This code does the server-side processing for our Ajax request. What it does, in words, is look up a specific member of the $_COOKIE superglobal array. We define which member that will be based on what we POST to Ajax with the name 'cookie'.

Once the $_COOKIE item is fetched, this code gives it back to the JS that called it using echo, and then stops executing.

3. Register Shortcodes

add_shortcode( 'js_cookie_demo', 'wpjcd_show_cookie_result' );
function wpjcd_show_cookie_result() {
	ob_start();
	echo '<div class="current-favorite"></div>';
	return ob_get_clean();
}
add_shortcode( 'js_cookie_form', 'wpjcd_show_cookie_form' );
function wpjcd_show_cookie_form() {
	ob_start(); ?>
		<div class="favorite-food-form">
			<label for="name">Fave Food:</label><br>
			<input type="text" class="favorite-food-input" placeholder="Cookies"><p><button class="favorite-food-submit">Submit</button></p>
		</div>
	<?php return ob_get_clean();
}

This piece of the code is similar to last week; it registers two WordPress shortcodes to display our “Favorite Food” form. More on shortcodes here and here if that would be helpful.

JavaScript

We’re using JavaScript to do quite a bit. We’ll discuss the two most important things:

Ajax Request

/* Ajax request to get current cookie despite caching */
$.post(
	ajaxUrl.url, 
	{
		'action': 'wpshout_get_fave_food_cookie',
		'cookie': cookieName,
	}, 
	function( response ) {
		console.log( response );
		fave = response;
		if( typeof( fave ) === 'undefined' ) {
			$( '.current-favorite' ).html( noFaveText );
		} else {
			$( '.current-favorite' ).html( faveText + fave );
		}
	}
);

This is the crux of this solution. Rather than ask the current page for what’s stored in $_COOKIE our JS makes a direct request to WordPress’s AjaxURL instead. The result is that we retrieve uncached results from the server.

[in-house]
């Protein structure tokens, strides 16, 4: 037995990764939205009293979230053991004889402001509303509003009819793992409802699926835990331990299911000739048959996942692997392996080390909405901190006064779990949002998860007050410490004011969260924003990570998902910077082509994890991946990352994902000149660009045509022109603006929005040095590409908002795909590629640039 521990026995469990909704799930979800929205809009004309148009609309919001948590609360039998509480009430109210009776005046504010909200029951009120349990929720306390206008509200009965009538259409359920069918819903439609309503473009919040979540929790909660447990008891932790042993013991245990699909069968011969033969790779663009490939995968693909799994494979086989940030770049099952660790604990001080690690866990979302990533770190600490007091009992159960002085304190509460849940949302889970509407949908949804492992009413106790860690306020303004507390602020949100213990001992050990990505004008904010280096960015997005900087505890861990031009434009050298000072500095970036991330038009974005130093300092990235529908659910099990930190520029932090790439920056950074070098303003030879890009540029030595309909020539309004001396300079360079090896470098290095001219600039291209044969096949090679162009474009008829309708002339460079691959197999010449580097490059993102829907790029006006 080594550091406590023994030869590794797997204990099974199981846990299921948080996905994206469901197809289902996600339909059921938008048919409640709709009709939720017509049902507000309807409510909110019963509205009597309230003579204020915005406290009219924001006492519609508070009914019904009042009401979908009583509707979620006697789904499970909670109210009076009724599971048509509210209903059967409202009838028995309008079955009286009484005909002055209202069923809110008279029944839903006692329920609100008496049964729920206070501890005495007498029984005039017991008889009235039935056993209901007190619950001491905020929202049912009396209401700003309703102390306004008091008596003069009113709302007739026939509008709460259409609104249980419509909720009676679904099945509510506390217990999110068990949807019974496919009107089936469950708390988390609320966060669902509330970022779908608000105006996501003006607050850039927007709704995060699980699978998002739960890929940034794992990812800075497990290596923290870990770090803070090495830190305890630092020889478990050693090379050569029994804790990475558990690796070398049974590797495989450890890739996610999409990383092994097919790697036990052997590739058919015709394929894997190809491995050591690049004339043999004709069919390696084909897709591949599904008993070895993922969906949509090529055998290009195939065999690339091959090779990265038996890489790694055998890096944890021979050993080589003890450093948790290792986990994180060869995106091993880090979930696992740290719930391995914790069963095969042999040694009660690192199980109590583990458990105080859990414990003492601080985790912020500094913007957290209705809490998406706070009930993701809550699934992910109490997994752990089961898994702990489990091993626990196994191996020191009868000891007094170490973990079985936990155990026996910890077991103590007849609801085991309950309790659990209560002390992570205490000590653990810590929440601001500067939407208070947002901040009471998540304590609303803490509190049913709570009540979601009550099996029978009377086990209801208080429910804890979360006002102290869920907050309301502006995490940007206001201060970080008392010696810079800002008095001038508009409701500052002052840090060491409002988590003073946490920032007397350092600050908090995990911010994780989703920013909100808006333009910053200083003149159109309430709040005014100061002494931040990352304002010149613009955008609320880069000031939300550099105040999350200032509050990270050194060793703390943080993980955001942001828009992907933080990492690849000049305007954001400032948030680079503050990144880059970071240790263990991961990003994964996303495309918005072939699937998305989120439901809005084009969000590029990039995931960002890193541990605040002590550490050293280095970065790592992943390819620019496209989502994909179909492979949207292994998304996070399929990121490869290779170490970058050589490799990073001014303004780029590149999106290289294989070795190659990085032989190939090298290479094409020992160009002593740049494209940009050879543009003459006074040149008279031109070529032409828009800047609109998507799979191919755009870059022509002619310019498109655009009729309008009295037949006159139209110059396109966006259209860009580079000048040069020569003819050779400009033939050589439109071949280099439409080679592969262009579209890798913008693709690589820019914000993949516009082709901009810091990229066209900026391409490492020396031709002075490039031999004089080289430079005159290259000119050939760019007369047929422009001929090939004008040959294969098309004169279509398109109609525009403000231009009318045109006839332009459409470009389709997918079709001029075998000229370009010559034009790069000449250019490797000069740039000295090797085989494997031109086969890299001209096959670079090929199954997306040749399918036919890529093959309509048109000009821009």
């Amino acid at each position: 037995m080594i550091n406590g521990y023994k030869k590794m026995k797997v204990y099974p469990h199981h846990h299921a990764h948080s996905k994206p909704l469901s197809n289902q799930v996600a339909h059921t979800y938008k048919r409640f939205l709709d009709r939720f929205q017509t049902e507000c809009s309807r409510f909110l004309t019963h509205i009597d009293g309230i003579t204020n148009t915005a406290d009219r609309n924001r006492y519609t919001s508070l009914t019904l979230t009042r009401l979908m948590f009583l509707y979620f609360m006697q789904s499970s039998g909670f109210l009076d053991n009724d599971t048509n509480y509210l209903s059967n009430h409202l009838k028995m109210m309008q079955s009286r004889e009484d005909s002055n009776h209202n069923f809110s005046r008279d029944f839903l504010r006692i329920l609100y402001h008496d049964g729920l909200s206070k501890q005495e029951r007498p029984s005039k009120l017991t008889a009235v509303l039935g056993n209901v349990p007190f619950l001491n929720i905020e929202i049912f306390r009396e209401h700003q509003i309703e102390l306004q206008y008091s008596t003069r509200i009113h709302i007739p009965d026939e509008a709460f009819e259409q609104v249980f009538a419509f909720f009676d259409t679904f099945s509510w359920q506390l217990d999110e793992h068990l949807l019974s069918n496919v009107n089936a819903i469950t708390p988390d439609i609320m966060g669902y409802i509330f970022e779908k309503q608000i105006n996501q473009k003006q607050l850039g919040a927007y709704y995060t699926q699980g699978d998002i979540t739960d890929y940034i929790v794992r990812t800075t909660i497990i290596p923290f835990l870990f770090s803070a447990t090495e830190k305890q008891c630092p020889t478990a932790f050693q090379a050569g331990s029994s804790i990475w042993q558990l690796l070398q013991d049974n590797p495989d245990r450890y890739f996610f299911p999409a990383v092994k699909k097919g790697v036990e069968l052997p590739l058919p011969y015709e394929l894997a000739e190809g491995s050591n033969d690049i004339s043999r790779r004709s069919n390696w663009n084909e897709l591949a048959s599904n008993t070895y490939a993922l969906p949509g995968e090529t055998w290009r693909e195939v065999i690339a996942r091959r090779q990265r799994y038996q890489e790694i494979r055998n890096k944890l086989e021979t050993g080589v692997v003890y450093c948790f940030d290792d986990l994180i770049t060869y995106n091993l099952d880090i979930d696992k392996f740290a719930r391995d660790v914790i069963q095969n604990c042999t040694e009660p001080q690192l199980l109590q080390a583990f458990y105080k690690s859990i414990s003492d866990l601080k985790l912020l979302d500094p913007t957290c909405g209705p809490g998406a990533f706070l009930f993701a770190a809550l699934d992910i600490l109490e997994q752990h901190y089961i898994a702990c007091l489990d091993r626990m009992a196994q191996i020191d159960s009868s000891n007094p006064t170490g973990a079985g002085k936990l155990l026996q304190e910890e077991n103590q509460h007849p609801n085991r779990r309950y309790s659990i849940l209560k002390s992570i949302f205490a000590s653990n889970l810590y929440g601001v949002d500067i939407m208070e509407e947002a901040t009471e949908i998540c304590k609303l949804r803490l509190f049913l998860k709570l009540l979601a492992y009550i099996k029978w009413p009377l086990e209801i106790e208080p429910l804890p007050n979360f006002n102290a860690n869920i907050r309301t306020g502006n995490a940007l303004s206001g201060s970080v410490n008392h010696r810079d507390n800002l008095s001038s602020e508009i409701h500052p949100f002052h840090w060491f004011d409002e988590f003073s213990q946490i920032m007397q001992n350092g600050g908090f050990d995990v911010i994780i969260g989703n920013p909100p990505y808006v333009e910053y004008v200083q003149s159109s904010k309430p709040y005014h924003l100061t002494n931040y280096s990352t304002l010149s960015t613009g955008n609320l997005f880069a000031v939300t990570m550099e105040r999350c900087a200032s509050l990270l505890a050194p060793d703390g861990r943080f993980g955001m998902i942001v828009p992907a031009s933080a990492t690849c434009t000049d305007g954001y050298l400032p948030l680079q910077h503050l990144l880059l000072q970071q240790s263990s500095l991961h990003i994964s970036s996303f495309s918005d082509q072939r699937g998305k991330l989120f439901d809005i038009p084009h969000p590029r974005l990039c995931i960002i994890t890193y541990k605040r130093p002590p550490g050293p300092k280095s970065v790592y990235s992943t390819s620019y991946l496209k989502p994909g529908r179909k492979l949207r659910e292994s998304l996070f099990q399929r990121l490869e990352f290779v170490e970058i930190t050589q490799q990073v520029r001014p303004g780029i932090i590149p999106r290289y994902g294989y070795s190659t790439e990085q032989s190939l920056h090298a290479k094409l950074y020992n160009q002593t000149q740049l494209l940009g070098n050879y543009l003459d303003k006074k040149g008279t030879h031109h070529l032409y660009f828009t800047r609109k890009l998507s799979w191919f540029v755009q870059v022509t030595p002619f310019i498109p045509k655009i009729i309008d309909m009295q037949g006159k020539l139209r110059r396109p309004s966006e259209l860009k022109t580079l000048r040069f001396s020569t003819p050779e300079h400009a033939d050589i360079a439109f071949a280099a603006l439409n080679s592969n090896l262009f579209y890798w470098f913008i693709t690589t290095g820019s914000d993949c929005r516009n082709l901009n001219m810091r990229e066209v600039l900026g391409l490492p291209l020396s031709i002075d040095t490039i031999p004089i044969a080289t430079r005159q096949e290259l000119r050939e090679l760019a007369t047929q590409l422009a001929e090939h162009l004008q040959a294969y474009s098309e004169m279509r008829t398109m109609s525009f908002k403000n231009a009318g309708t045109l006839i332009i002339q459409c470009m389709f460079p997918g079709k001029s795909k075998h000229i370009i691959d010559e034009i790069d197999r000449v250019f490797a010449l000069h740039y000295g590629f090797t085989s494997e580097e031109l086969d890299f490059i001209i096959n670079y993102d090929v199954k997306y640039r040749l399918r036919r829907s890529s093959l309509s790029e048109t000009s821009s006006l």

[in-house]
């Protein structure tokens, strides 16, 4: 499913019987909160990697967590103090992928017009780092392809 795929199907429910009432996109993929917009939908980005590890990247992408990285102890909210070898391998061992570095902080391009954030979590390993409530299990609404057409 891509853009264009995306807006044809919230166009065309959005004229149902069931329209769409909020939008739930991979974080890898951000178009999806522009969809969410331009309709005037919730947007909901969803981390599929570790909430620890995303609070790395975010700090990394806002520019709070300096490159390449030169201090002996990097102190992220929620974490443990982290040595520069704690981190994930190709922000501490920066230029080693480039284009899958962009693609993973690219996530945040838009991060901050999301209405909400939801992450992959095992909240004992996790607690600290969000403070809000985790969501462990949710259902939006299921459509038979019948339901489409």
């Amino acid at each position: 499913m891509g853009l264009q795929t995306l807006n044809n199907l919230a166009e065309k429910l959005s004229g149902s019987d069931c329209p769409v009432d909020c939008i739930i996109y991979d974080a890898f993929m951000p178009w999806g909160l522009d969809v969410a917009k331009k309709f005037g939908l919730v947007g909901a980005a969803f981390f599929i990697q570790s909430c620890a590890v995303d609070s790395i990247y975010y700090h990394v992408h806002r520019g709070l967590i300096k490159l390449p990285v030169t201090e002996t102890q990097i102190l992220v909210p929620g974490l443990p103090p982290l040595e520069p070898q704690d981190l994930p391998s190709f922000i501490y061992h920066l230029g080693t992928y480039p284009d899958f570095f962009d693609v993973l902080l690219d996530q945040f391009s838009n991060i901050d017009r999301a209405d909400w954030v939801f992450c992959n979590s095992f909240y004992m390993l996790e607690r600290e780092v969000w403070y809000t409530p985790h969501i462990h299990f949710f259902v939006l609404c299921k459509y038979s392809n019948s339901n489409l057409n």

When it gets the result, it publishes that result to the page, as the contents of the element with class current-favorite.

Again, if Ajax itself is unclear, please check out our earlier tutorial on the subject.

Updating Through Form

/* Update favorite food through form */
$( '.favorite-food-submit' ).click(function() {
	cookie.remove( cookieName );

	cookie.set( cookieName, faveTyped, {
	   expires: 999, // Expires in 999 days
	   path: '/',
	});
			
	fave = cookie.get( cookieName );
	$( '.current-favorite' ).html( faveText + fave );
});

This code is what lets us set the cookie to a value specified by the user. Note that we don’t need to use Ajax for this piece: our problem isn’t setting things to $_COOKIE, it’s retrieving the new values despite caching.

To set the cookie itself, we’re first removing the old value with cookie.remove(), and then setting a new value with cookie.set(). Finally, we’re updating the form on the current page load with cookie.get() and jQuery. All three of these cookie. methods come from the cookie.js library, which simplifies working with cookies in JavaScript.

Cache Busted, Cookies Delicious!

Well! I hope this gives you a sense of how to work with cookies in a cached environment. You do have to know some Ajax, but the beautiful thing about it once it works is that it’s not only cache-proof, but also dynamic—no browser refreshes needed.

If you have any questions or thoughts, we’d love to hear them in the comments below. Thanks for reading!

Image credit: Darren Tunnicliff


3 Responses

Comments

  • Andrew says:

    Thanks for the powerful article. Any suggestions on how to create shortcodes that could be used to wrap content in ajax (in posts and in wp templates)? This way, shortcodes could be used to prevent content, forms, etc from being cached. Thanks for any suggestions.